Friday, August 28, 2009

Extinct birds rediscovered

Beck's petrel, a species not confirmed in the wild since the 1920s has been found alive. The announcement was made based on the study of photographs taken of some 30 birds in the summer of 2008 by an Israeli ornithologist, who also collected one dead specimen. The bird was spotted in the Bismarck Archipelago, a group of islands famous in World War II as a battle site in the southwestern Pacific.

Meanwhile, the Tasman booby was also thought extinct. British scientists investigating its case didn't find live birds, but they did nail down the fact that it's not technically an extinct species because it was really a subspecies of something else all along. As Dr. Tammy Steeves put it, ""What was once considered to be an extinct species, the Tasman booby (Sula tasmani), turns out be a subspecies of a living species, the masked booby (Sula dactylatra fullagari). And now these charismatic seabirds have a new name - Sula dactylatra tasmani."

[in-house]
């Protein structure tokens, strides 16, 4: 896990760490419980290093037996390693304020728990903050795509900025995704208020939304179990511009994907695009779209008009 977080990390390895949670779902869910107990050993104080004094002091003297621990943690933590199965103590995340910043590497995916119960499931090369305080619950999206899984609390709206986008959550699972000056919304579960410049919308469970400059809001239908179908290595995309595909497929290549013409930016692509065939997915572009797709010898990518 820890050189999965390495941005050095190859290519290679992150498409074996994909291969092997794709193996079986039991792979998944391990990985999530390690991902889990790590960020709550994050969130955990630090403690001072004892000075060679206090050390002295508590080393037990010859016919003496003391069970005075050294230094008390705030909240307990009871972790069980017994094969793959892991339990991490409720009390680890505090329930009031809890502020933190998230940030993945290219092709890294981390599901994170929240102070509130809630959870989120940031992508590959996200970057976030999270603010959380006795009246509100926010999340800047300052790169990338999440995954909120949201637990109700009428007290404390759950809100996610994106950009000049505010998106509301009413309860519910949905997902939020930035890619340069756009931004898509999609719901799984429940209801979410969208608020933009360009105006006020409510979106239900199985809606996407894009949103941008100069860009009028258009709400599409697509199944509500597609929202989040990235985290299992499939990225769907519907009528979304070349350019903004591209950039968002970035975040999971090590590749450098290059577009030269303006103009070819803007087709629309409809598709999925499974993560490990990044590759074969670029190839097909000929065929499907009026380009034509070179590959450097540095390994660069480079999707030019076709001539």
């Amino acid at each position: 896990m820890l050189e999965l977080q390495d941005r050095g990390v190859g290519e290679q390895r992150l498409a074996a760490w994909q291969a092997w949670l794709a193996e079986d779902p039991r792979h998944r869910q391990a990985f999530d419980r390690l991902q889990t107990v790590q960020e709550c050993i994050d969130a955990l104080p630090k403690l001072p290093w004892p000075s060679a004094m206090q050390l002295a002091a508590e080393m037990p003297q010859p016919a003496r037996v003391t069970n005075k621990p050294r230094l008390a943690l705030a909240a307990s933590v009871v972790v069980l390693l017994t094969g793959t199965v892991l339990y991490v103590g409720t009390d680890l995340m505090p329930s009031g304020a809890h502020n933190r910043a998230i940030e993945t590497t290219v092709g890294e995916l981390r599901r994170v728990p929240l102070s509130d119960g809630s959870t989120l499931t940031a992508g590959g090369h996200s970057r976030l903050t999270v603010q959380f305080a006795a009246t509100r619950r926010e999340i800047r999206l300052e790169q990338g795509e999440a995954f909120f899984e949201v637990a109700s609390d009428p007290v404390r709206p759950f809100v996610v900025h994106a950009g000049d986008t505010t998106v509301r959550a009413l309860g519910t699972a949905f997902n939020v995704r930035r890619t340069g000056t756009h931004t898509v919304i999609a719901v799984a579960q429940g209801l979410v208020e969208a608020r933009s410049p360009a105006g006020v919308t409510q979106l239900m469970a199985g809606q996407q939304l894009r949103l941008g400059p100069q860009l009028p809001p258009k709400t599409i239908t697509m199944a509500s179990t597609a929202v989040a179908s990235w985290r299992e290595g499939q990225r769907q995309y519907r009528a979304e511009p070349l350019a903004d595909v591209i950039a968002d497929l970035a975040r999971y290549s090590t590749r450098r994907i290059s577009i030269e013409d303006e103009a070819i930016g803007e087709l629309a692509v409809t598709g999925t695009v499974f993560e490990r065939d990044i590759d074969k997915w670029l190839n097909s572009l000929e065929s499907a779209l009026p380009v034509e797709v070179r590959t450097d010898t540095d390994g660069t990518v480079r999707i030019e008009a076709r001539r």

COMMENT: This is not nearly as much fun as announcing news of a new or rediscovered species, but it is important. Proper identification and taxonomy helps us decide where to concentrate our conservation efforts as well as telling us more about the evolution of all the bird populations involved in a case like this. The Tasman booby had some obvious physical differences from its shorter-winged relation, so the similarity of the DNA brings up interesting questions.

THANKS TO Chad Arment for passing these links on to Dale Drinnon, who reported them in a crypto email list.

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